This opera has always been a favourite of Sir Colin Davis as he showed in several well-remembered performances at Covent Garden. His professed admiration and love of the piece is once more in evidence in this well-nourished and loving performance. With an orchestra that he has trained and developed over the past decade into one of Europe's most reliable and enthusiastic he has investigated a wide variety of music. In this, their most recent adventure, into a Verdian repertory with which the players cannot be all that familiar, they empathize with Sir Colin's care over every facet of the endlessly fascinating score. His liking for the piece often leads Davis into slowish, just occasionally plodding tempos, coming closer in that respect to Giulini's very serious reading for DG, but unlike his predecessor, who also recorded the work when in his sixties, Davis evinces a sense of humour that comes from the inner being, not something laid on from outside the music. It pervades even the more uproarious moments of the score—such as the grand concertato as Ford and his henchmen stalk what they believe to be the cornered Fat Knight. Here, too, helped by RCA's absolutely clear recording, every strand of the argument, vocal and instrumental, is exposed. And that's true of the whole.
By the same token this isn't the most mercurial or light-handed of interpretations. You might try the opening of the second scene of Act 2 in this performance and then compare it with the same passage in the classic Karajan (EMI) set. Davis is lively enough, but Karajan finds an added vitality and wit in the music; so do his singers. The same difference in these readings is evident in many other places where I made my comparisons. Davis is the more vigorous, the more virile of the two, Karajan the more responsive to subtleties in the orchestration and the vocal lines, and correspondingly his cast is more vivid with its words.
Which brings me to the singers on the new set. Panerai, a superb Ford for Karajan, is here the Falstaff. More rotund in voice and presence than Gobbi (EMI), he's less refined and intelligent in his handling of the text. Of course, he is wholly at home with the words and delivers them with relish but he doesn't vary his timbre with anything like Gobbi's care. Try, in both versions, Falstaff's entrance into Ford's house and his attempted seduction of Alice up to the end of the arietta ''Quand' ero paggio'' and you cannot fail to hear what I mean. That said, on its own account Panerai's performance is a lovable and idiomatic one, very much at the centre of things, responsive at every turn to the drama, a suitably complacent, jovial figure at the start, sobered in every sense by his experience at the hands of the merry wives. Even with its owner in his mid sixties, Panerai's voice retains much of its firmness and its old vibrancy, and he puts his experience to good use, just as did the softer-grained Taddei in Karajan's second version (Philips, 12/81—nla).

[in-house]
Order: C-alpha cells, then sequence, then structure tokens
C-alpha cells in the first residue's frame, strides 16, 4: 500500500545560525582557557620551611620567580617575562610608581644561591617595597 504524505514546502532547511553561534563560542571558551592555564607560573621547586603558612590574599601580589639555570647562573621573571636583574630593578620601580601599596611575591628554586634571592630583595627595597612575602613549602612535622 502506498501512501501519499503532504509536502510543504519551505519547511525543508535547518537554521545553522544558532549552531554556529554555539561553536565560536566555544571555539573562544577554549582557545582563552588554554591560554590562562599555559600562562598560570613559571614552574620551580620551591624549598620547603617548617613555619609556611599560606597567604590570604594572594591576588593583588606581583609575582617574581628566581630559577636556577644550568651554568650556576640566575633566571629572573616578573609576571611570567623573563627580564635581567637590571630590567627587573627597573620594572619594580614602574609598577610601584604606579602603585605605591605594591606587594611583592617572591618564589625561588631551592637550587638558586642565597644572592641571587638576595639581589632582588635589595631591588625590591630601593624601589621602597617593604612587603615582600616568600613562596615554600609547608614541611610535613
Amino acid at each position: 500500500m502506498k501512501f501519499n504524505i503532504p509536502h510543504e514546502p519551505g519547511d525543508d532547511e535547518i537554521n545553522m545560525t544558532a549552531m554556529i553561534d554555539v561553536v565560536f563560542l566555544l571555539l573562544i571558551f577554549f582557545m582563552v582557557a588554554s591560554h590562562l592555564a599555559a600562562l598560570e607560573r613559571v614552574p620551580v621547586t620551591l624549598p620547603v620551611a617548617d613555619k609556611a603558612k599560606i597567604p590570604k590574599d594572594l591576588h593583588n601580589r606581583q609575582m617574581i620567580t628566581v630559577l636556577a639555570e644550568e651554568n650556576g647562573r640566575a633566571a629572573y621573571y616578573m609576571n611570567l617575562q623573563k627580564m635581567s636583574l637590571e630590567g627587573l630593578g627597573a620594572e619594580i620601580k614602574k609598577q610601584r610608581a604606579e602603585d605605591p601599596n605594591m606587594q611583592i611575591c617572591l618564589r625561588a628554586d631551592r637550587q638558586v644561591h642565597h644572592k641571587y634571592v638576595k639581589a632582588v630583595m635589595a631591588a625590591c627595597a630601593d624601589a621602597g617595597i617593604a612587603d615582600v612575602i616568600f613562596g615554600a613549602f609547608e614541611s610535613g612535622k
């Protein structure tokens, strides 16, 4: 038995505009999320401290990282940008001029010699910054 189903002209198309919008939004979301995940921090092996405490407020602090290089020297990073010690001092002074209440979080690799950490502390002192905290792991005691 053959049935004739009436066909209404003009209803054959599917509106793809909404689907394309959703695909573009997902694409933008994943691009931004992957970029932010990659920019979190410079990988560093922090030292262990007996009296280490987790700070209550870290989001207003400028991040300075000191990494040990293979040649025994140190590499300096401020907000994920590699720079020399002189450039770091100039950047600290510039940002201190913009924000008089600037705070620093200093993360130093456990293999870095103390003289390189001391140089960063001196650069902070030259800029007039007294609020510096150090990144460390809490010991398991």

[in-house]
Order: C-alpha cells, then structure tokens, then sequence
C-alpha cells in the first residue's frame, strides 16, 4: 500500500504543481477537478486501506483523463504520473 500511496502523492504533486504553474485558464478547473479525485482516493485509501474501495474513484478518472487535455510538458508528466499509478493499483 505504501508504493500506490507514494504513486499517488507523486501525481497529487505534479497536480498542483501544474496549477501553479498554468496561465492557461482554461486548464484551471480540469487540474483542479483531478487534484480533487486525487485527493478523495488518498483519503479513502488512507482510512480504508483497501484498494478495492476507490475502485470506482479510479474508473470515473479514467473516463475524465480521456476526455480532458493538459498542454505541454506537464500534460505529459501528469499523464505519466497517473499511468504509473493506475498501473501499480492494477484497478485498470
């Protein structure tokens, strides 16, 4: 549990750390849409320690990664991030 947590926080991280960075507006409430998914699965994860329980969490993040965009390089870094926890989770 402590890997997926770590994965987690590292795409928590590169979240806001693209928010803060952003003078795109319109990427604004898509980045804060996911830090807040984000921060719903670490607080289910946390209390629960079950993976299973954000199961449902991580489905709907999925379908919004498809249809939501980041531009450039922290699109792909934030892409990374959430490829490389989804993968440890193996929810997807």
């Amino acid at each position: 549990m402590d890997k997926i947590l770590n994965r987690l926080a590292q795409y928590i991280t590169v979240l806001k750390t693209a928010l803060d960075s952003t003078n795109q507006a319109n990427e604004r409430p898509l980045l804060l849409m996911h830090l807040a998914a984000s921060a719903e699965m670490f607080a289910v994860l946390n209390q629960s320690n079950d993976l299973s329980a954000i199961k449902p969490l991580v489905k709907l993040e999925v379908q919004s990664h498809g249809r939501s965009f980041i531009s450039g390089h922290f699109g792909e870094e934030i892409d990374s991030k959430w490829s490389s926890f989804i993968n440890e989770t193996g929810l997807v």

Titus is no match for Panerai's own Ford for Karajan. Take the passage in the first scene of Act 2, beginning ''C'e a Windsor'' (CD 1, track 21 on the new set) and compare it with the older one: Panerai brings far more character than Titus to Master Brook's apparent inability to make any impression on Alice. In the following aria Titus comes into his own with an intense, keenly projected performance, even if the character remains a shade faceless as was the case with his fellow American Merrill on the Solti/ Decca set.
Falstaff might be termed the first Feminist opera: the women of Windsor twice humiliate Falstaff and also get the better of Ford in upsetting his plans for his daughter who is allowed to marry the man of her, rather than her father's choice. The roles are all projected strongly here. Sharon Sweet is not the most pleasing, vocally, of Alices—that palm goes to Ligabue on the Solti (Decca) set—but she shows plenty of spirit in getting her own way. Quittmeyer makes the most of what little is offered to Meg. As is the way with Quicklys, Horne tends to overplay the part and her tone is far from ingratiating, but she certainly creates a presence. I prefer the far-from-retiring Barbieri (Karajan), who seems to sound the role from within rather than without.
American singers also fill the roles of the young lovers. Julie Kaufmann, whom I have often admired at the Bavarian State Opera in Munich, sings her aria as Queen of the Fairies with apt phrasing and pure sound at Davis's slowish speed. Lopardo enhances his growing reputation with a full-voiced and, for the most part, sensitive Fenton. The new pair aren't far behind the ideal standard set by Freni and Kraus (Solti). The veteran Piero de Palma (Dr Caius) still has plenty of voice. The Bardolph and Pistol are well in the picture.
So far I haven't mentioned the ghost of Toscanini who haunts any new venture in this field, most of all one emanating from the same stable. In a sense his version is hors concours because it's in mono and a special historic document. It remains the most inspiriting performance of this wonderful comedy on disc, refined and incisive in execution and effect. It ought to be in every Verdi collection as an adjunct to a more recent one, or—if you're strapped for cash—as sole representative (it comes at medium price). Even the EMI is beginning to sound its age in range of sound and with a noticeable tape hiss. Solti's reading is altogether too bumptious. So if you want a recording of the work, up to date in a nicely balanced and spacious stereo, with only the suspicion of a studio ambience to it, Davis would be a good choice. The very long preparation that went before both the Toscanini and Karajan, the sense of teamwork suggested in both, may never be equalled in this more economy-conscious day, but the old composer's many-faceted masterpiece is here given a loving, very human performance. For that much thanks to Davis et al.'